Retrospective Study
Copyright ©The Author(s) 2019. Published by Baishideng Publishing Group Inc. All rights reserved.
World J Gastroenterol. Mar 21, 2019; 25(11): 1398-1408
Published online Mar 21, 2019. doi: 10.3748/wjg.v25.i11.1398
Serum Mac-2 binding protein glycosylation isomer level predicts hepatocellular carcinoma development in E-negative chronic hepatitis B patients
Lung-Yi Mak, Wai-Pan To, Danny Ka-Ho Wong, James Fung, Fen Liu, Wai-Kay Seto, Ching-Lung Lai, Man-Fung Yuen
Lung-Yi Mak, Wai-Pan To, James Fung, Department of Medicine, Queen Mary Hospital, Hong Kong, China
Danny Ka-Ho Wong, Fen Liu, Wai-Kay Seto, Ching-Lung Lai, Man-Fung Yuen, Department of Medicine, The University of Hong Kong, Hong Kong, China
Danny Ka-Ho Wong, James Fung, Wai-Kay Seto, Ching-Lung Lai, Man-Fung Yuen, State Key Laboratory for Liver Research, The University of Hong Kong, Hong Kong, China
Author contributions: Mak LY and To WP were involved in drafting the manuscript. Wong DKH was involved in performing laboratory tests and collecting the data. Fung J was involved in data acquisition, statistical analysis, and language editing of the manuscript. Seto WK was involved in interpretation of the data and critical revision of the manuscript. Lai CL was involved in critical revision of the manuscript. Yuen MF was involved in study concept and design, analysis and interpretation of data, critical revision of manuscript, and overall study supervision. All authors have approved the final draft submitted.
Institutional review board statement: This study was reviewed and approved by the Institutional Review Board/ Ethics Committee of the University of Hong Kong and the Hong Kong West Cluster of Hospital Authority.
Informed consent statement: Patients were not required to give informed consent to the study because the analysis used anonymous clinical data and stored serum samples that were obtained after each patient agreed to such storage for clinical research by informed consent in previous studies.
Conflict-of-interest statement: All authors declare no conflicts-of-interest related to this article.
Data sharing statement: No additional data are available.
Open-Access: This is an open-access article that was selected by an in-house editor and fully peer-reviewed by external reviewers. It is distributed in accordance with the Creative Commons Attribution Non Commercial (CC BY-NC 4.0) license, which permits others to distribute, remix, adapt, build upon this work non-commercially, and license their derivative works on different terms, provided the original work is properly cited and the use is non-commercial. See:
Corresponding author: Man-Fung Yuen, DSc, FRCP (C), MBBS, MD, MRCP, PhD, Professor, Department of Medicine, Queen Mary Hospital, The University of Hong Kong, Pokfulam Road 102, Hong Kong, China.
Telephone: +86-852-22553994 Fax: +86-852-28162863
Received: December 15, 2018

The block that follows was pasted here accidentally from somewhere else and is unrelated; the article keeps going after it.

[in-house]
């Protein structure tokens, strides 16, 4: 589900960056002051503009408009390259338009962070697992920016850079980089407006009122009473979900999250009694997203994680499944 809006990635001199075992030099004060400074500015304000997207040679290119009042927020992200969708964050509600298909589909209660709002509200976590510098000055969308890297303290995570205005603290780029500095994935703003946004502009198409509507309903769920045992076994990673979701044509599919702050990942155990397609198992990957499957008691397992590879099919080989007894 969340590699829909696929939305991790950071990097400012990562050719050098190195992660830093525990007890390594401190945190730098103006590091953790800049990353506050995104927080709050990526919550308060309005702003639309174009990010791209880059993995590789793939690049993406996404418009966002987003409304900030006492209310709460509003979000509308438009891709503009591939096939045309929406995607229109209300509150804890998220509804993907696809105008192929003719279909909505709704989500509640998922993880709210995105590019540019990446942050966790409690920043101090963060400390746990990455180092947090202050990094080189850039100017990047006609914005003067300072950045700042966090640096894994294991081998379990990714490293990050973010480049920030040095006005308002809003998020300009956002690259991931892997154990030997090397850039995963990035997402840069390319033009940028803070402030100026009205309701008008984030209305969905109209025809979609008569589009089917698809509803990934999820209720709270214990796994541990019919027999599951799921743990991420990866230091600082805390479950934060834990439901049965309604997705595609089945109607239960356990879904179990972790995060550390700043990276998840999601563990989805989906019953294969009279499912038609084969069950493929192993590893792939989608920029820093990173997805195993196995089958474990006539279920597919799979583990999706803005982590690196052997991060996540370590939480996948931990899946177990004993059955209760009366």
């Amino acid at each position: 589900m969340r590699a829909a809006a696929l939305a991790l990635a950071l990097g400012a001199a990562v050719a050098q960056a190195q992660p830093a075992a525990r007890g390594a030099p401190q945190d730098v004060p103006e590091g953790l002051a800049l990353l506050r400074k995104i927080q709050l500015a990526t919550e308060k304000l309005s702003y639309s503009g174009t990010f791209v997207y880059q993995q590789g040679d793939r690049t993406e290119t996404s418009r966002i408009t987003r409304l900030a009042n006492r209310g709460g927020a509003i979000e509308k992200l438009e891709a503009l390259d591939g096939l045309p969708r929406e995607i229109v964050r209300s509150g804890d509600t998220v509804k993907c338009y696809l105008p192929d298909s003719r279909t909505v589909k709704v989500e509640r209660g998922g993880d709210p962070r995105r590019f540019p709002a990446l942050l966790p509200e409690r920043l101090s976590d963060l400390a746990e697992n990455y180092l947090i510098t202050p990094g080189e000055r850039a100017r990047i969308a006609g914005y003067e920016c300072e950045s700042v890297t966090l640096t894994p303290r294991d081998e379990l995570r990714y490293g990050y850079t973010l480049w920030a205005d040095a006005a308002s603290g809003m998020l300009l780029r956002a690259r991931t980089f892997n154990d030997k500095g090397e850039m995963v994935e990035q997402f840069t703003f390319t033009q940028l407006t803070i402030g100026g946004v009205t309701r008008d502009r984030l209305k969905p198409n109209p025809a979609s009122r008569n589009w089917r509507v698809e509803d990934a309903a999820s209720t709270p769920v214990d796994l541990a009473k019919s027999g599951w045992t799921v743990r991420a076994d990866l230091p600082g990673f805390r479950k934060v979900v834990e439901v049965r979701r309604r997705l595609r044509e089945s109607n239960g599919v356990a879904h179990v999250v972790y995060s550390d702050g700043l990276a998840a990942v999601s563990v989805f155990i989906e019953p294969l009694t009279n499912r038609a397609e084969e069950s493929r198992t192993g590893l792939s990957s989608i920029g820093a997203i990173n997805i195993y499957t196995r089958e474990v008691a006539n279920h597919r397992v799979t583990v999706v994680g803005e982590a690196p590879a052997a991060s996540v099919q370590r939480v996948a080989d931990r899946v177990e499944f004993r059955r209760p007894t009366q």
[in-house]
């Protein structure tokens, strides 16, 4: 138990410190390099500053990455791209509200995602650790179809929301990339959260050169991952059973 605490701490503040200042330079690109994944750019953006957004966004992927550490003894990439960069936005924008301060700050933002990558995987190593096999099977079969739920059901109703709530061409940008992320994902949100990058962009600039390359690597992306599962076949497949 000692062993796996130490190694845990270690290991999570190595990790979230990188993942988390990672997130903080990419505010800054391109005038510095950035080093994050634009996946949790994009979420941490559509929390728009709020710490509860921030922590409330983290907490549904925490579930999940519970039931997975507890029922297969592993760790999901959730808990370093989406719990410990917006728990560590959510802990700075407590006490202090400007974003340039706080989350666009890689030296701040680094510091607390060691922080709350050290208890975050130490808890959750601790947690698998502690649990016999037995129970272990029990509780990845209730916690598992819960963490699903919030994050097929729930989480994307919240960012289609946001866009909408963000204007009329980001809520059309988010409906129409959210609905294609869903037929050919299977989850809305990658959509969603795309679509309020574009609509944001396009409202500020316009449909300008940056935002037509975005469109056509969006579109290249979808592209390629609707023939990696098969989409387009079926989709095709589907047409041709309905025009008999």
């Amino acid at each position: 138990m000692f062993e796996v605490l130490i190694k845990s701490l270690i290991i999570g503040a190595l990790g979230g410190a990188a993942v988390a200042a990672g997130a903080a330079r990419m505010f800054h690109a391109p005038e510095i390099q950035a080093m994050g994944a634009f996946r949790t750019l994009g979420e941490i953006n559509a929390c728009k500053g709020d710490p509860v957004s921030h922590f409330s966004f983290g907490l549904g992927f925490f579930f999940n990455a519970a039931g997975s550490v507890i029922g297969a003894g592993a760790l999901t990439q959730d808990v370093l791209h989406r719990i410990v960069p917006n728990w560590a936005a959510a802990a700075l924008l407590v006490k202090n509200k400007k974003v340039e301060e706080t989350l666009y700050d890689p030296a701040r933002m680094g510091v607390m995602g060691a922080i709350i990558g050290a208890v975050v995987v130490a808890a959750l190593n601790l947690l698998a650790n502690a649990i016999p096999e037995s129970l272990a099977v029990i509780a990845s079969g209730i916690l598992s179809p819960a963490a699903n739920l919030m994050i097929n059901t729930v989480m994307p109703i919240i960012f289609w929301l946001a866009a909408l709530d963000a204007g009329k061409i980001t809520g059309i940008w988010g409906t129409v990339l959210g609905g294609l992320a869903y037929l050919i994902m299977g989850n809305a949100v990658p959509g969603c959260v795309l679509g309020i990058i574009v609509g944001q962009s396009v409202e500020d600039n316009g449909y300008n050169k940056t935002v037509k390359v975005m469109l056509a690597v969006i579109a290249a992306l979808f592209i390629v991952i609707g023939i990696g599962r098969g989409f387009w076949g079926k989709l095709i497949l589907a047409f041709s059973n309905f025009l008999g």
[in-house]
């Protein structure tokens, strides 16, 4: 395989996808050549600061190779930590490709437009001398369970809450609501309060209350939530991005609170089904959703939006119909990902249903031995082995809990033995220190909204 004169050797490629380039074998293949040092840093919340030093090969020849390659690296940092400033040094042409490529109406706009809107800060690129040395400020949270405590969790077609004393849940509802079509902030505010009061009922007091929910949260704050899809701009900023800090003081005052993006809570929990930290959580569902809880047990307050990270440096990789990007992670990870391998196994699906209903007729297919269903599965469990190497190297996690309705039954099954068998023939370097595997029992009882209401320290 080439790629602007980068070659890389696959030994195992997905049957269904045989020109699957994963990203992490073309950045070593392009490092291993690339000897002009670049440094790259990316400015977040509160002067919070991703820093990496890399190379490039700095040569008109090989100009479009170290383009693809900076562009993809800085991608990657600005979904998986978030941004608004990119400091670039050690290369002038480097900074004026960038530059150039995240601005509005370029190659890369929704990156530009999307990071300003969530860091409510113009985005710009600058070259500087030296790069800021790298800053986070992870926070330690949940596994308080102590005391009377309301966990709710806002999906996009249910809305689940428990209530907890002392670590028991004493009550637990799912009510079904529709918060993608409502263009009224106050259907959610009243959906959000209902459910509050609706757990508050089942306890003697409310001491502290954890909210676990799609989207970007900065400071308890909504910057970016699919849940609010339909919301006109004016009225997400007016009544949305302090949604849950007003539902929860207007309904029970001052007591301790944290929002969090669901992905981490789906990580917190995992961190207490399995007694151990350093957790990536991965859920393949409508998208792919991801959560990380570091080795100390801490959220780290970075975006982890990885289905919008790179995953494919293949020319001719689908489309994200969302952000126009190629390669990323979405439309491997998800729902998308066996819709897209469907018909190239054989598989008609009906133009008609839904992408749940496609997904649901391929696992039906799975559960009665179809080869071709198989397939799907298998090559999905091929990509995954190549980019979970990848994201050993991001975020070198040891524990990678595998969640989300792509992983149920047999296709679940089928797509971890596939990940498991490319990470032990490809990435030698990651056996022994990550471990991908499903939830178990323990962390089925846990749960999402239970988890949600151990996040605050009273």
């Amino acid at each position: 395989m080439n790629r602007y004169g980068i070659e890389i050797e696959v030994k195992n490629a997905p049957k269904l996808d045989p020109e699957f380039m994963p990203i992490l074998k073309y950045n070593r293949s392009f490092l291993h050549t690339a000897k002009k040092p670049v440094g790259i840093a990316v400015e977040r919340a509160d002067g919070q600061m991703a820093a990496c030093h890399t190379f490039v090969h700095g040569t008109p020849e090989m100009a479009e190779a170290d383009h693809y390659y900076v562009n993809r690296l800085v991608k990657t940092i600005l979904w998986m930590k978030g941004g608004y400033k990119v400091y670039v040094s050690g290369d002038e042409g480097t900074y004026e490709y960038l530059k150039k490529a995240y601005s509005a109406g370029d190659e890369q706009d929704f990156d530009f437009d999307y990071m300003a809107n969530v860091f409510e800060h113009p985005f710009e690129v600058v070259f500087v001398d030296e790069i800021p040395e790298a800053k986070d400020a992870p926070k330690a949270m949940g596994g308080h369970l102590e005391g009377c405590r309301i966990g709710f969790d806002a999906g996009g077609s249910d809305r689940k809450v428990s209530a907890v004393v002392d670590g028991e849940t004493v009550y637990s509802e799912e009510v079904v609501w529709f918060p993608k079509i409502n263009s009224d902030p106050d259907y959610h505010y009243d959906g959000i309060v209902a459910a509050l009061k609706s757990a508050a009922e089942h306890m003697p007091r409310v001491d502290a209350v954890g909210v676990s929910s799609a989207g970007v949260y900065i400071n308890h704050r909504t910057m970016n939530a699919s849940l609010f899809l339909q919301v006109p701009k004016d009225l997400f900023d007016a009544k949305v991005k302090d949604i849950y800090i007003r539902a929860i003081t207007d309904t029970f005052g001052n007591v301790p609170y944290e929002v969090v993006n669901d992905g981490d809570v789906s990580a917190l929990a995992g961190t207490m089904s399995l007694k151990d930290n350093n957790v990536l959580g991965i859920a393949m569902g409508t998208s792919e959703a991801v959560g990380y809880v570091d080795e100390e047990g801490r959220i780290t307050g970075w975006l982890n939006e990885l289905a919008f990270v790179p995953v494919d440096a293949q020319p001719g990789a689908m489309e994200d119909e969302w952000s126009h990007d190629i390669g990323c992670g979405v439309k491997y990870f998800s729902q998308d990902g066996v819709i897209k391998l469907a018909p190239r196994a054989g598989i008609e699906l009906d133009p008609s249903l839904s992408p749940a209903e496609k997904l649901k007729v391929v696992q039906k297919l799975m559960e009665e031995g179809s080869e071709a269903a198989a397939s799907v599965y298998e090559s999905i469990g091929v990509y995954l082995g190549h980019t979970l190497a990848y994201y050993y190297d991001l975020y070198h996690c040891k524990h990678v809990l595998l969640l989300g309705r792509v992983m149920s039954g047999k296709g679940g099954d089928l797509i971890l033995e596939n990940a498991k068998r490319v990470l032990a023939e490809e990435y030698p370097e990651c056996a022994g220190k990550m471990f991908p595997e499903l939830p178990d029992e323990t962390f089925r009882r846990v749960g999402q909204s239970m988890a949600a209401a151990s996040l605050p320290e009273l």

Peer-review started: December 17, 2018
First decision: January 6, 2019
Revised: January 22, 2019
Accepted: January 26, 2019
Article in press: January 26, 2019
Published online: March 21, 2019
Research background

Hepatocellular carcinoma (HCC) is the most dreadful complication of chronic hepatitis B infection (CHB). Recent research showed that serum Mac-2 binding protein glycosylation isomer (M2BPGi) is a novel biomarker for liver fibrosis and cirrhosis, and preliminary studies reported its potential role in predicting risk of HCC in both untreated and treated patients.

Research motivation

The current literature has limited data on the role of serum M2BPGi in predicting risk of HCC in patients with hepatitis B e antigen (HBeAg) seroconversion (HBeAg-negative disease), and studies with long-term follow-up are lacking.

Research objectives

We would like to know if serum M2BPGi can predict subsequent HCC development in untreated CHB patients who underwent HBeAg seroconversion.

Research methods

This is a retrospective study by a tertiary center in Hong Kong. Treatment-naive patients with documented spontaneous HBeAg seroconversion were recruited. Serum M2BPGi was measured at baseline, at 5-years and 10-years from HBeAg-seroconversion. We investigated the relationship between serum M2BPGi levels and subsequent HCC development.

Research results

The cumulative HCC incidence at 15 years was 7% among 207 recruited patients (median follow-up of 13.1 years). Serum M2BPGi was significantly higher in patients with HCC compared to those without HCC at all 3 time points (all P < 0.01). Baseline serum M2BPGi was significantly associated with HCC development (odds ratio of 4.666, P = 0.018). The area under the receivor operating characteristics curve for baseline M2BPGI was 0.883, with sensitivity and specificity of 91.7% and 80.8%, respectively, when the derived cut-off value of 0.68 cut-off index was used to predict HCC development.

Research conclusions

High serum M2BPGi level at HBeAg seroconversion was a strong predictor for subsequent HCC development in CHB patients.

Research perspectives

The derived cut-off value of serum M2BPGi would be a valuable tool for risk stratification regarding HCC risk prediction. Further validation studies are warranted.